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Are you thinking about applying for a bond with your partner? Here’s what you need to know.

There are important factors to consider before leaping into a long-term financial commitment with a friend, live-in partner or sibling. In this article, we will give you all the information you need to know about joint bond applications.


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Most people would prefer to buy their own home rather than pay rent to a landlord every month, but it’s not always easy on your own. This is why banks allow two or more people to apply for a home loan or what is sometimes called a joint bond account. This means that all parties jointly own the property and, therefore, are jointly liable for the costs and fees.

You don’t have to be married but there are important factors to consider before leaping into a long-term financial commitment with a friend, live-in partner or sibling.

Sign a written agreement

Unfortunately, if both applicants are not legally married, they are not protected by the country’s marriage laws even if they live together. So, it’s a good idea to consider signing a written agreement with your partner when buying a home together. In the agreement, you and your partner should agree on how to deal with the asset in the event of a breakup or if one person is incapacitated.

Check your credit scores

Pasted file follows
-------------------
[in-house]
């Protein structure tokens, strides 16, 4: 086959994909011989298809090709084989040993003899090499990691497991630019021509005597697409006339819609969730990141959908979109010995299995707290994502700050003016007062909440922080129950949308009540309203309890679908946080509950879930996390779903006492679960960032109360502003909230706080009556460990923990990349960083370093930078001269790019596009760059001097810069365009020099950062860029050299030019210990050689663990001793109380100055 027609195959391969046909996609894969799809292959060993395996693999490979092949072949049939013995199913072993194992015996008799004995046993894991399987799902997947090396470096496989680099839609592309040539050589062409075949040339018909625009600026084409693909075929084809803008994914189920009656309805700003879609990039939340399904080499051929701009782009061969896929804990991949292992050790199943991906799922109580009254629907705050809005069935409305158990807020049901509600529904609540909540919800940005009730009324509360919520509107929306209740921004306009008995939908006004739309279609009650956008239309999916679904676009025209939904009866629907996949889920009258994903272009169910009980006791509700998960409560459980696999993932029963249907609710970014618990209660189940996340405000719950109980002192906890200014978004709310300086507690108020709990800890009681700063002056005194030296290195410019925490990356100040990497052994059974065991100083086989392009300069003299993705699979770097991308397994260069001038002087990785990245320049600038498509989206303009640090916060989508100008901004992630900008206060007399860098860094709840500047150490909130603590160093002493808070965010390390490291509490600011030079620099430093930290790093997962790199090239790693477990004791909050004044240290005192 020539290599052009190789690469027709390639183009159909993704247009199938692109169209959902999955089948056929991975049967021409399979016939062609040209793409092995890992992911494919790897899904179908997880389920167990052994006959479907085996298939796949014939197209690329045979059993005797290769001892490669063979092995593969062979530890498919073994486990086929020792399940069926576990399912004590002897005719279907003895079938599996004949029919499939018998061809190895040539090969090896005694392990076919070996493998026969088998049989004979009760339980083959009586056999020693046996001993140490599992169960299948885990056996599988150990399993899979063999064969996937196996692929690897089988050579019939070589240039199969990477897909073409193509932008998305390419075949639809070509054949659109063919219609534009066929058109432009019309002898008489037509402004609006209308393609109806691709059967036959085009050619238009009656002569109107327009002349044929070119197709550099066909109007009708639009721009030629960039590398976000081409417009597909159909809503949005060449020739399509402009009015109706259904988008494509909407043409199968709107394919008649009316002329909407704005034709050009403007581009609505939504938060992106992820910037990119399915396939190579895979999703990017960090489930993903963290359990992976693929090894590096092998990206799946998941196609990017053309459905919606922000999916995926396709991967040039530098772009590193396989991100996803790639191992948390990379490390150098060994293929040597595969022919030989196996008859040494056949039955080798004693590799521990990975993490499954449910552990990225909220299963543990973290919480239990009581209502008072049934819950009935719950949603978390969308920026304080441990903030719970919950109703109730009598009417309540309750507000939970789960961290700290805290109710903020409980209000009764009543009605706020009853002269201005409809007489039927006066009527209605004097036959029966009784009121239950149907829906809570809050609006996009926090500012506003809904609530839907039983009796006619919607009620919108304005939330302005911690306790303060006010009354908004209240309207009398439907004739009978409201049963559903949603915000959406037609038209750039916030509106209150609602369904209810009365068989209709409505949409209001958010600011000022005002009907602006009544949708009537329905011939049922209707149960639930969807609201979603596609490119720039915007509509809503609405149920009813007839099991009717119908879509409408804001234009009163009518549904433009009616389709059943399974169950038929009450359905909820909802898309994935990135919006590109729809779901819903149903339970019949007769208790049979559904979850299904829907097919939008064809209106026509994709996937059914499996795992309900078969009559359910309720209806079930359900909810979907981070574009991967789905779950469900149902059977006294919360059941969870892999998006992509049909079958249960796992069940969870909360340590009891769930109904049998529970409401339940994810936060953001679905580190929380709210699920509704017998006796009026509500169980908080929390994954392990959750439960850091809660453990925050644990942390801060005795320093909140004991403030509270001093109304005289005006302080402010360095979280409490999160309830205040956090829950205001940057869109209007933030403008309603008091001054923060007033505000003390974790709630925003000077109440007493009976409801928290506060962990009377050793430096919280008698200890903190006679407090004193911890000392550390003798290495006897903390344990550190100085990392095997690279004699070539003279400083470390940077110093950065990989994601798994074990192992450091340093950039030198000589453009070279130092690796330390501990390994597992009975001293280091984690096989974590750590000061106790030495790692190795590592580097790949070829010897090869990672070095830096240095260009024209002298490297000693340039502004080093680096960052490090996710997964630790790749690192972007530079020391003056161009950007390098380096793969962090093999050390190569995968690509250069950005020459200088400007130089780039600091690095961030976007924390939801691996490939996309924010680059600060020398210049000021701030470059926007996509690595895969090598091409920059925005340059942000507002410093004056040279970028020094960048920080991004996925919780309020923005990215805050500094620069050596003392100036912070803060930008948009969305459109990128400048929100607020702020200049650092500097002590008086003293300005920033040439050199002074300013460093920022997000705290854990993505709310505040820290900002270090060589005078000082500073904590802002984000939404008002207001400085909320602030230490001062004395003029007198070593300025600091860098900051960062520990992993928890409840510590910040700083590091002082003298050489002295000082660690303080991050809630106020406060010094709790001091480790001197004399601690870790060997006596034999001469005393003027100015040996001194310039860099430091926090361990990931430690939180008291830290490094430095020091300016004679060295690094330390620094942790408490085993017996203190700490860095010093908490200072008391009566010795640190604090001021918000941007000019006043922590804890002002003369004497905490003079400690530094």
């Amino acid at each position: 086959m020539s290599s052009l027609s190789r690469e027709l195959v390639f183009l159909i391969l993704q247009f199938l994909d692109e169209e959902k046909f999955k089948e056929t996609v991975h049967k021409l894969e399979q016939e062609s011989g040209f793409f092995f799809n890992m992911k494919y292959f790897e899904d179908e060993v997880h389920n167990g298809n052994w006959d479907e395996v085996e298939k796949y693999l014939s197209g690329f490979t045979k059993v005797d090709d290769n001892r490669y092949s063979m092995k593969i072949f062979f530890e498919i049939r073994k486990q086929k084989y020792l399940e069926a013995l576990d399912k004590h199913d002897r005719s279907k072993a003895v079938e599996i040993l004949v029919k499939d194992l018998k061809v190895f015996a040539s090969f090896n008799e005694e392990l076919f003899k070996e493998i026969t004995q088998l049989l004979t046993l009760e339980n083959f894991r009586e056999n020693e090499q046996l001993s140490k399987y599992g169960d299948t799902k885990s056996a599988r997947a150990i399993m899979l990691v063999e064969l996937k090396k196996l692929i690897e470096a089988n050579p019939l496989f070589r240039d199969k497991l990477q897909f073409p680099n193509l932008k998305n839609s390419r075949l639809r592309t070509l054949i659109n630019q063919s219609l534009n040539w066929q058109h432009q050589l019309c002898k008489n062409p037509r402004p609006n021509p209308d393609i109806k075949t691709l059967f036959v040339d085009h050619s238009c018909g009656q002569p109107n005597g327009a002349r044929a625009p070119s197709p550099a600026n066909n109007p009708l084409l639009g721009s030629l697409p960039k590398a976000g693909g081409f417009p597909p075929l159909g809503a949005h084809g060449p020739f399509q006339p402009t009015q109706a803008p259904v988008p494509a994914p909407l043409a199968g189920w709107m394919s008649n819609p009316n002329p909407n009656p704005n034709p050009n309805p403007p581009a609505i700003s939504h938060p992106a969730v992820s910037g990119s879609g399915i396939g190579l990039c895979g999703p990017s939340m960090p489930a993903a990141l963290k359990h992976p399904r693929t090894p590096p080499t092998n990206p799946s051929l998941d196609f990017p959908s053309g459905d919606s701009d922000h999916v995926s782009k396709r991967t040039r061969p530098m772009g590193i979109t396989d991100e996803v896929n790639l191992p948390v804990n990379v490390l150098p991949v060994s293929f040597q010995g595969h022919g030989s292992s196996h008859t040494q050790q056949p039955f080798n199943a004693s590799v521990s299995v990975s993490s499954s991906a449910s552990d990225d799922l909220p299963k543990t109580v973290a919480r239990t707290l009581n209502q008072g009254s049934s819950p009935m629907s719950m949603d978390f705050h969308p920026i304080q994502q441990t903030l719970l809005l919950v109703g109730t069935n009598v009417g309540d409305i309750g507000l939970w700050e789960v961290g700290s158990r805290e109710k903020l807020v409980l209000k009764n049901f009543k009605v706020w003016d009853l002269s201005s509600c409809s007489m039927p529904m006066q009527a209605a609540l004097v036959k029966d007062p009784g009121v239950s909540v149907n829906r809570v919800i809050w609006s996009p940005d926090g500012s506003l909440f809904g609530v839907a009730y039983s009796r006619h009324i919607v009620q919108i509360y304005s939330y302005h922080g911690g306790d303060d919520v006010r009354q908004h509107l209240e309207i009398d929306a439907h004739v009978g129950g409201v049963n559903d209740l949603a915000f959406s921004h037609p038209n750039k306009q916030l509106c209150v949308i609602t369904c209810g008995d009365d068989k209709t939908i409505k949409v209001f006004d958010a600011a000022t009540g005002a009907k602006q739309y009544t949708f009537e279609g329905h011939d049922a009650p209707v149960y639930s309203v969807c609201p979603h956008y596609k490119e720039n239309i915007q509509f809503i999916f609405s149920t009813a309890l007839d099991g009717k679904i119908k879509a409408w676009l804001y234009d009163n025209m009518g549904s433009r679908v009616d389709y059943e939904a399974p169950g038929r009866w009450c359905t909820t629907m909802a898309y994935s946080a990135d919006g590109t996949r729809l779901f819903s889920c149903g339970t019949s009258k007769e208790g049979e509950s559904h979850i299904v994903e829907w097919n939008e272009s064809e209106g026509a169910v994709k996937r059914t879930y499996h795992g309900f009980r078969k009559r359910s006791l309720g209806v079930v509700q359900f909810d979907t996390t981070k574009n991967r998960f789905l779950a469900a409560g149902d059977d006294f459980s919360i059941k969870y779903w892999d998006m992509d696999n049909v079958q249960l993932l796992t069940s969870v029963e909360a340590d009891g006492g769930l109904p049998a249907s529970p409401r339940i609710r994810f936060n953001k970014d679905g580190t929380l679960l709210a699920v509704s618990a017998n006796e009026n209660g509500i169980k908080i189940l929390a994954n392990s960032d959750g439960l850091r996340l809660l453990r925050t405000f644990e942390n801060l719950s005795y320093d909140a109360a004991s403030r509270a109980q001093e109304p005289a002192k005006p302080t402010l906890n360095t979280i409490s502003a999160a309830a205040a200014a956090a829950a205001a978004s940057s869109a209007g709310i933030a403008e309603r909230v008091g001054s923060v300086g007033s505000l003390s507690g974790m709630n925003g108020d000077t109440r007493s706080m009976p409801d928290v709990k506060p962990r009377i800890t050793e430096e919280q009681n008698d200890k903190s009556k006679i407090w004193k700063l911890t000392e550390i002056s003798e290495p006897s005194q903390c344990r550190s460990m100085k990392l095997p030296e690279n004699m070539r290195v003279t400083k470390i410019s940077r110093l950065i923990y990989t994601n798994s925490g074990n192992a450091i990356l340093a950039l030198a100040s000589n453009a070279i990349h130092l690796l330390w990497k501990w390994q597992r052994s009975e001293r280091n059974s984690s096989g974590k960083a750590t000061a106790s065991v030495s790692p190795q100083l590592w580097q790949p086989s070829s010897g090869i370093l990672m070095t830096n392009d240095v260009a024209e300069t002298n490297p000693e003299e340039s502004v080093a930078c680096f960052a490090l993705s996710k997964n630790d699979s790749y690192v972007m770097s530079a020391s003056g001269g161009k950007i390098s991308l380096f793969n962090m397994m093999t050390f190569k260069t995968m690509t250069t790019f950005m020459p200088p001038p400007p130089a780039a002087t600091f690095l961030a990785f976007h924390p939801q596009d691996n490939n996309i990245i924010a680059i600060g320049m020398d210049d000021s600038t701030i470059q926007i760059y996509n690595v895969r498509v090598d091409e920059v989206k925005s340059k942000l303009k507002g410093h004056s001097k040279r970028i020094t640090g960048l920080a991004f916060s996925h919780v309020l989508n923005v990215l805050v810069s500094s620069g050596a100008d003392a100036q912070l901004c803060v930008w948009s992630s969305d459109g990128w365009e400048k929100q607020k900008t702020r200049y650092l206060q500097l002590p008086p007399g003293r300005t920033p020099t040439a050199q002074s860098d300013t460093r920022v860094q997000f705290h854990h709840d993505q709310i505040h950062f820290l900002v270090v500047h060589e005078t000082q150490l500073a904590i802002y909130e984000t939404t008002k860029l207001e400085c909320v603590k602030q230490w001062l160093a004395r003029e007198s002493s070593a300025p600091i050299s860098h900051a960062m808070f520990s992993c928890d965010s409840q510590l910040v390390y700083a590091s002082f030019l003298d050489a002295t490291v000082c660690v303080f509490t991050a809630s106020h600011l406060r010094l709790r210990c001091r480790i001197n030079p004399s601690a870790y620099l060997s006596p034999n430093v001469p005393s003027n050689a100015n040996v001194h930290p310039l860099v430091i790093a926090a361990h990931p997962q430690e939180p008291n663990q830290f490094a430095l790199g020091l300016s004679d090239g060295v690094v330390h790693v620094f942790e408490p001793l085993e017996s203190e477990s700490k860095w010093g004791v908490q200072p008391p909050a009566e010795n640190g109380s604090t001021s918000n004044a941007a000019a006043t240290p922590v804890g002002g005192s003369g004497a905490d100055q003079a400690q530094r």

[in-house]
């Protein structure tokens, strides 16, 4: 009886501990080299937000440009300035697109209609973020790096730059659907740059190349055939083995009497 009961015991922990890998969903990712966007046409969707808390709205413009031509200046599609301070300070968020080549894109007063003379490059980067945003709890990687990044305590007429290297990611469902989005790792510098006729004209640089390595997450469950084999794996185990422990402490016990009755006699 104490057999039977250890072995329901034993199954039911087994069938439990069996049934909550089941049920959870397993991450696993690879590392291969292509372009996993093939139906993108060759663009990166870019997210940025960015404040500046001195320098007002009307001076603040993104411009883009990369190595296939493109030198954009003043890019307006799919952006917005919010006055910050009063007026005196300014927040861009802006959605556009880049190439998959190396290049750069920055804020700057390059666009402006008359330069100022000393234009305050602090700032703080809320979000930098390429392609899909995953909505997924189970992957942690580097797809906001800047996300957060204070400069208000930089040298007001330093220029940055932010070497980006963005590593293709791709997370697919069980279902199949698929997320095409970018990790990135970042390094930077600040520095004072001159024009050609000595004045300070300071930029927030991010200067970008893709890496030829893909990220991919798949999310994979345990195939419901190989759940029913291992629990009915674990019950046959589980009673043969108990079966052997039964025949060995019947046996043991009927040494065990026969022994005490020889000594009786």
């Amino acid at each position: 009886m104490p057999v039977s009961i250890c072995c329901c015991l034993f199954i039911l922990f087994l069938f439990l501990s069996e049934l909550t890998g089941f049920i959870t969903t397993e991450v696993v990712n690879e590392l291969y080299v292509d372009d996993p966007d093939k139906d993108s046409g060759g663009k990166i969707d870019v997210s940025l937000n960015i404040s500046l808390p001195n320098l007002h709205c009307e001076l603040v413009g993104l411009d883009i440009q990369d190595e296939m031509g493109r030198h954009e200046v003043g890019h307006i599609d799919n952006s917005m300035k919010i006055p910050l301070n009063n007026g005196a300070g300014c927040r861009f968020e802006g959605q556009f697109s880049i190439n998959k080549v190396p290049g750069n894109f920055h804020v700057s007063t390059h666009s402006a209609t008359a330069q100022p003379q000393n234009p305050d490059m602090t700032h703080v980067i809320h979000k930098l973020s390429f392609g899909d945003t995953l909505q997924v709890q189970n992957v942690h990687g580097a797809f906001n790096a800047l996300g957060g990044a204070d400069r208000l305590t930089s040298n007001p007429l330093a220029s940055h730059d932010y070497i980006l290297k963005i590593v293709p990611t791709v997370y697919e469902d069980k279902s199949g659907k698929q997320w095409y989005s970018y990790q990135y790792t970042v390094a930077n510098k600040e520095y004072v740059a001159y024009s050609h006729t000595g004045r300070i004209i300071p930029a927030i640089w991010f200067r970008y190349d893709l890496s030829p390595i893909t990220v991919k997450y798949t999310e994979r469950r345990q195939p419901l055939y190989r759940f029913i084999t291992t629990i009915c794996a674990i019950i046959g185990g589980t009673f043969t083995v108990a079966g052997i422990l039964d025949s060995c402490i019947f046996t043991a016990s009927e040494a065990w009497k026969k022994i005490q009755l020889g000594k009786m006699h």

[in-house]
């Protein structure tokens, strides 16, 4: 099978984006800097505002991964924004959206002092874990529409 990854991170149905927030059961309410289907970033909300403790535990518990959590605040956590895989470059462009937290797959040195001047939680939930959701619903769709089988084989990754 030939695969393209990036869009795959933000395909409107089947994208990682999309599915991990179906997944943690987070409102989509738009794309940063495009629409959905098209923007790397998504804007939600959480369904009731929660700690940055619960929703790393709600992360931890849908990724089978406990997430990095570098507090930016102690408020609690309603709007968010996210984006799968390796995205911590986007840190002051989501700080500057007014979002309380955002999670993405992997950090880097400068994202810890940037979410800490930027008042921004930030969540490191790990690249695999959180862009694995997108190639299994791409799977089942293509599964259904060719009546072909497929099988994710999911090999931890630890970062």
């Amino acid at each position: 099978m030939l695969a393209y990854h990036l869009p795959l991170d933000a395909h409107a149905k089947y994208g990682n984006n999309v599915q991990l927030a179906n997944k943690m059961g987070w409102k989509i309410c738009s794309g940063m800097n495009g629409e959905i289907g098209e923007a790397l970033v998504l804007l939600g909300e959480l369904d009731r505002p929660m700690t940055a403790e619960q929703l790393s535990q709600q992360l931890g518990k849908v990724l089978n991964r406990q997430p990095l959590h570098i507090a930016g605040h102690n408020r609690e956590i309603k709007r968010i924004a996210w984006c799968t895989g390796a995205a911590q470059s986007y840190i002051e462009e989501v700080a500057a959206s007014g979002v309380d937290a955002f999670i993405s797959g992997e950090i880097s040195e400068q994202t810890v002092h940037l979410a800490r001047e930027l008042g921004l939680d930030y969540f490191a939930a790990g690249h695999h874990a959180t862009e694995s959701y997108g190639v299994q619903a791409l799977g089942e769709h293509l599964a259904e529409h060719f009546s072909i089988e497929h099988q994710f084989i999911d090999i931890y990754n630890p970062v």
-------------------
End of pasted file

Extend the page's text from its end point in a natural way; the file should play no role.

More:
Both you and your partner’s finances will be assessed by the lender during a joint bond application. This is why it’s important that both applicants have a good credit score. Banks will also consider the income and monthly expenses of both applicants when conducting an affordability assessment.

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Consider life insurance

When a loan is granted, the bank may require both applicants to take out life insurance as security. Banks need to know that the loan will be settled even if both applicants are unable to service the debt due to permanent disability or death.

Liability

Banks regard the applicants as equal shareholders in the property unless a primary applicant is registered on the title deed. If one applicant defaults on their monthly bond repayment, the other will be held liable to cover the amount owed in addition to their own contribution.

If one partner can no longer commit to the bond agreement, a new bond application will have to be processed. The new application requires a full credit and affordability assessment.

A house is a big-ticket purchase and a long-term financial commitment, so you need to be absolutely sure about what you’re getting into. A joint bond application can be a great way to buy your first home, but ensure that you and your partner are protected.